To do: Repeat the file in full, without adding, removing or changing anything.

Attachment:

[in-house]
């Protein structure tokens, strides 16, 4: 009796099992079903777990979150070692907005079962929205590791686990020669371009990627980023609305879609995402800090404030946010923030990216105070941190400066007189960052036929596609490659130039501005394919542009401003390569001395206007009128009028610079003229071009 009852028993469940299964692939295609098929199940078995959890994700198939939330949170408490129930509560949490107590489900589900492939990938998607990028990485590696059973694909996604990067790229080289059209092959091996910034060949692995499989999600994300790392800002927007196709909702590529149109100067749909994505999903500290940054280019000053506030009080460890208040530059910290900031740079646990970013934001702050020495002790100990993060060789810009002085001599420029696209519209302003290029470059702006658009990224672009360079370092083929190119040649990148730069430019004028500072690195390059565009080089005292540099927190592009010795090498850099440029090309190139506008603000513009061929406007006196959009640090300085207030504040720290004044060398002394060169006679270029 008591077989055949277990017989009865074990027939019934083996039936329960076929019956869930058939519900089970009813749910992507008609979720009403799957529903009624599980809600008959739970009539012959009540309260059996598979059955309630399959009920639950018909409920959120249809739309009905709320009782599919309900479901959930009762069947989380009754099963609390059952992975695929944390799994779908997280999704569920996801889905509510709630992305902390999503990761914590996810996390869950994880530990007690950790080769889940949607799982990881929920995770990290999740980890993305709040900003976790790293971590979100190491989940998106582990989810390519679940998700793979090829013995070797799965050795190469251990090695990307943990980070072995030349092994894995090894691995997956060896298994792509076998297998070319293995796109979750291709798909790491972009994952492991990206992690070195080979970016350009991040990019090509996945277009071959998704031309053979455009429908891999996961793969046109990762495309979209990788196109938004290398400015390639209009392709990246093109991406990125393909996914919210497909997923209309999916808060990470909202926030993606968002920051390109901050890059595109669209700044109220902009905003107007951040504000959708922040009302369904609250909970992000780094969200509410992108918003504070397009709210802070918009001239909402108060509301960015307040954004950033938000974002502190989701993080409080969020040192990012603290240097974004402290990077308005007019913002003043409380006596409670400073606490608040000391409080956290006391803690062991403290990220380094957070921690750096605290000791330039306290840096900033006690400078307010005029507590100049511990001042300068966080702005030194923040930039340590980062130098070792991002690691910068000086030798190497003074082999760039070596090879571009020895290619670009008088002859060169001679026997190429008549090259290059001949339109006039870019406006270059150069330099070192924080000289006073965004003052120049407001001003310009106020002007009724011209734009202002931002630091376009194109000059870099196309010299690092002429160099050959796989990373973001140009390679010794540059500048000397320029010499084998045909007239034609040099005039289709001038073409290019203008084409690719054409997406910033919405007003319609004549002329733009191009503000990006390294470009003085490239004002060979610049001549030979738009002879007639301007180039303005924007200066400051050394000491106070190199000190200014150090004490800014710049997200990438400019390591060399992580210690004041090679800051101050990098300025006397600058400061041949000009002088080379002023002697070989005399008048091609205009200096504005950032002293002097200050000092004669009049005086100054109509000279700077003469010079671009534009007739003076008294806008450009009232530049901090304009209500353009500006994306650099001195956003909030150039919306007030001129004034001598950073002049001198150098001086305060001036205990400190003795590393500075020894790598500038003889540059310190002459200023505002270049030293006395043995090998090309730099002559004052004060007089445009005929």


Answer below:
[in-house]
């Protein structure tokens, strides 16, 4: 009796099992079903777990979150070692907005079962929205590791686990020669371009990627980023609305879609995402800090404030946010923030990216105070941190400066007189960052036929596609490659130039501005394919542009401003390569001395206007009128009028610079003229071009 009852028993469940299964692939295609098929199940078995959890994700198939939330949170408490129930509560949490107590489900589900492939990938998607990028990485590696059973694909996604990067790229080289059209092959091996910034060949692995499989999600994300790392800002927007196709909702590529149109100067749909994505999903500290940054280019000053506030009080460890208040530059910290900031740079646990970013934001702050020495002790100990993060060789810009002085001599420029696209519209302003290029470059702006658009990224672009360079370092083929190119040649990148730069430019004028500072690195390059565009080089005292540099927190592009010795090498850099440029090309190139506008603000513009061929406007006196959009640090300085207030504040720290004044060398002394060169006679270029 008591077989055949277990017989009865074990027939019934083996039936329960076929019956869930058939519900089970009813749910992507008609979720009403799957529903009624599980809600008959739970009539012959009540309260059996598979059955309630399959009920639950018909409920959120249809739309009905709320009782599919309900479901959930009762069947989380009754099963609390059952992975695929944390799994779908997280999704569920996801889905509510709630992305902390999503990761914590996810996390869950994880530990007690950790080769889940949607799982990881929920995770990290999740980890993305709040900003976790790293971590979100190491989940998106582990989810390519679940998700793979090829013995070797799965050795190469251990090695990307943990980070072995030349092994894995090894691995997956060896298994792509076998297998070319293995796109979750291709798909790491972009994952492991990206992690070195080979970016350009991040990019090509996945277009071959998704031309053979455009429908891999996961793969046109990762495309979209990788196109938004290398400015390639209009392709990246093109991406990125393909996914919210497909997923209309999916808060990470909202926030993606968002920051390109901050890059595109669209700044109220902009905003107007951040504000959708922040009302369904609250909970992000780094969200509410992108918003504070397009709210802070918009001239909402108060509301960015307040954004950033938000974002502190989701993080409080969020040192990012603290240097974004402290990077308005007019913002003043409380006596409670400073606490608040000391409080956290006391803690062991403290990220380094957070921690750096605290000791330039306290840096900033006690400078307010005029507590100049511990001042300068966080702005030194923040930039340590980062130098070792991002690691910068000086030798190497003074082999760039070596090879571009020895290619670009008088002859060169001679026997190429008549090259290059001949339109006039870019406006270059150069330099070192924080000289006073965004003052120049407001001003310009106020002007009724011209734009202002931002630091376009194109000059870099196309010299690092002429160099050959796989990373973001140009390679010794540059500048000397320029010499084998045909007239034609040099005039289709001038073409290019203008084409690719054409997406910033919405007003319609004549002329733009191009503000990006390294470009003085490239004002060979610049001549030979738009002879007639301007180039303005924007200066400051050394000491106070190199000190200014150090004490800014710049997200990438400019390591060399992580210690004041090679800051101050990098300025006397600058400061041949000009002088080379002023002697070989005399008048091609205009200096504005950032002293002097200050000092004669009049005086100054109509000279700077003469010079671009534009007739003076008294806008450009009232530049901090304009209500353009500006994306650099001195956003909030150039919306007030001129004034001598950073002049001198150098001086305060001036205990400190003795590393500075020894790598500038003889540059310190002459200023505002270049030293006395043995090998090309730099002559004052004060007089445009005929």